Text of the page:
Technology was only one area where Walmart exploited advantages through its relationships with suppliers. Walmart's clout was clearly evident in the payment terms it had with its suppliers. Suppliers frequently offered 2 percent discounts to customers who paid their bills within 15 days. Walmart typically paid its bills at close to 30 days from the time of purchase but still usually received a 2 percent discount on the gross amount of an invoice rather than the net amount.17 Several suppliers had attributed performance problems to Walmart's actions. Rubbermaid, for example, experienced higher raw materials costs in the 1990s that Walmart did not allow it to pass along in the form of higher prices. At the same time, Walmart gave more shelf space to Rubbermaid's lower-cost competitors. As a result, Rubbermaid’s profits dropped by 30 percent and it was forced to cut its workforce by more than 1,000 employees.18 Besides pushing for low prices, the large discounters also required suppliers to pick up an increasing amount of inventory and merchandising costs. Walmart required large suppliers such as Procter & Gamble to place large contingents of employees at its Bentonville, Arkansas, headquarters m order to service its account.
Although several companies such as Rubbermaid and the pickle vendor Vlasic had experienced dramatic downfalls largely through being squeezed by Walmart, other companies suggested that their relationship with Walmart had made them much more efficient.19 Some critics suggested, however, that these extreme efficiency pressures had driven many suppliers to move production from the United States to nations such as China that had much lower wages. Walmart set standards for all of its suppliers in areas such as child labor and safety. A 2001 audit, however, revealed that as many as one-third of Walmart's international suppliers were in "serious violation" of the standards. Wal-Mart pursued steps to help suppliers address the violations, but it was unclear how successful these efforts were.
A Fast Company article on Walmart interviewed several former suppliers of the company and concluded: “To a person, all those interviewed credit Walmart with a fundamental integrity in its dealings that's unusual in the world of consumer goods, retailing, and groceries. Walmart does not cheat its suppliers, it keeps its word, it pays its bills briskly. They are tough people but very honest; they treat you honestly” says Peter Campanella, a former Coming manager.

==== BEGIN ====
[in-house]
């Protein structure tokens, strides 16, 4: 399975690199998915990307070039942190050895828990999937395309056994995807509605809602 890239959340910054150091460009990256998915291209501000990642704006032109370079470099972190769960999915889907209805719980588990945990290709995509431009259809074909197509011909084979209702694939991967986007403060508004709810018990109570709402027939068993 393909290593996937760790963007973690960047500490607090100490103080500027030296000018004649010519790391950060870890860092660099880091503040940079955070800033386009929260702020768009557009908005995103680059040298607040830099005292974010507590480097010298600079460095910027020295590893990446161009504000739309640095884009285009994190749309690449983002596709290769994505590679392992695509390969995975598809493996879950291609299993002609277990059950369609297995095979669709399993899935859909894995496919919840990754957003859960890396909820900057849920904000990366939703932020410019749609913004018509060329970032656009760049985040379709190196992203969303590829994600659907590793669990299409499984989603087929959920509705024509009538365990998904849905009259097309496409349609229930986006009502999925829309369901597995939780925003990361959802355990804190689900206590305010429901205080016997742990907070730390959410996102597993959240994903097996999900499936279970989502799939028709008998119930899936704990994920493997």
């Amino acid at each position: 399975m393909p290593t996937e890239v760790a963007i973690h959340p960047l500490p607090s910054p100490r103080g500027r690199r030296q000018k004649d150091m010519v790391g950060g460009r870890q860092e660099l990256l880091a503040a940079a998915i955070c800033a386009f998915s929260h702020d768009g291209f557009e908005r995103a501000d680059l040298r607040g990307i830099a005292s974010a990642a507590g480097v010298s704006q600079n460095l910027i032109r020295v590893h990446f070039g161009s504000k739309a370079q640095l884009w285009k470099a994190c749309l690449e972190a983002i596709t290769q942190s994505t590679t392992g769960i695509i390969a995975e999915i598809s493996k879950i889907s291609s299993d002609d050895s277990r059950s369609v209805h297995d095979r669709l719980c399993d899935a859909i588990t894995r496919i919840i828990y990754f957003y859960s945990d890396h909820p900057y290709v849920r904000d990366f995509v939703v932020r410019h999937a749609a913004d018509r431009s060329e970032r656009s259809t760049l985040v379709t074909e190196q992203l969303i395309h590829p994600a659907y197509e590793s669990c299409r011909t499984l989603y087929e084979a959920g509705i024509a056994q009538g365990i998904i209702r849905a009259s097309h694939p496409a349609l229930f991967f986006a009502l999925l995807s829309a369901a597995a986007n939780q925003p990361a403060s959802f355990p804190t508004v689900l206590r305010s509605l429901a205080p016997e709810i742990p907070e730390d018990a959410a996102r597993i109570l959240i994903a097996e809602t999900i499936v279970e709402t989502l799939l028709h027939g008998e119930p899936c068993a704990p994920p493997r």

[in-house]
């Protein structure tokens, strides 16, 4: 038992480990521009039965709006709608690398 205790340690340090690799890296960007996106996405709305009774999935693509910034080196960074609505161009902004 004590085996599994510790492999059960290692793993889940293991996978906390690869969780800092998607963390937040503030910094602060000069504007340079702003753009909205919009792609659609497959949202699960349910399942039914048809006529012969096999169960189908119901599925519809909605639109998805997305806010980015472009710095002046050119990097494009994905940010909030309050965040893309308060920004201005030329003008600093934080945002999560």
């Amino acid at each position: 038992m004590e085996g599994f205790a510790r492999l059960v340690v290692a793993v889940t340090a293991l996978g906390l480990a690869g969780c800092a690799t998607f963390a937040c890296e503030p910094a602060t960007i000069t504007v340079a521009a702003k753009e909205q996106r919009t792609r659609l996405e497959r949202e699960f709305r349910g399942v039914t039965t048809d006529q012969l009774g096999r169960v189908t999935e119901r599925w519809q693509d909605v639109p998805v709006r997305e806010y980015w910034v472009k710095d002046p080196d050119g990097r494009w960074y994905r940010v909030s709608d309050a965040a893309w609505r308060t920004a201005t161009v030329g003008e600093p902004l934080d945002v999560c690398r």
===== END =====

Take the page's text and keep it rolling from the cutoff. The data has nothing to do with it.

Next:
At the heart of Walmart’s success was its distribution system. To a large extent, it had been born out of the necessity of servicing so many stores in small towns while trying to maintain low prices. Walmart used distribution centers to achieve efficiencies in logistics. Initially, distribution centers were large facilities—the first were 72,000 square feet—that served 80 to 100 Walmart stores within a 250-mile radius. Newer distribution centers were considerably larger than the early ones and in some cases served a wider geographical radius. Walmart had far more distribution centers than any of its competitors. Cross- docking was a particularly important practice of these centers.22 In cross-docking, goods were delivered to distribution entered and often simply loaded from one dock to another even from one-track to-another without ever sitting in inventory. Cross-docking reduced Walmart's cost of sales by 2 to 3 percent compared to competitors. Cross-docking was receiving a great deal of attention among retailers with most attempting to implement it for a greater proportion of goods. It was extremely difficult to manage, however, because of the close coordination and timing required between the store, manufacturer, and warehouse. As one supplier noted, "Everyone from the forklift driver on up to me, the CEO, knew we had to deliver on time. Not 10 minutes late. And not 45 minutes early, either….” The message came through clearly: You have this 30-second delivery window. Either you're there or you're out 723 Because of the close coordination needed, cross-docking required an information system that effectively linked stores, warehouses, and manufacturers. Most major retailers were finding it difficult to duplicate Walmart's success at cross-docking.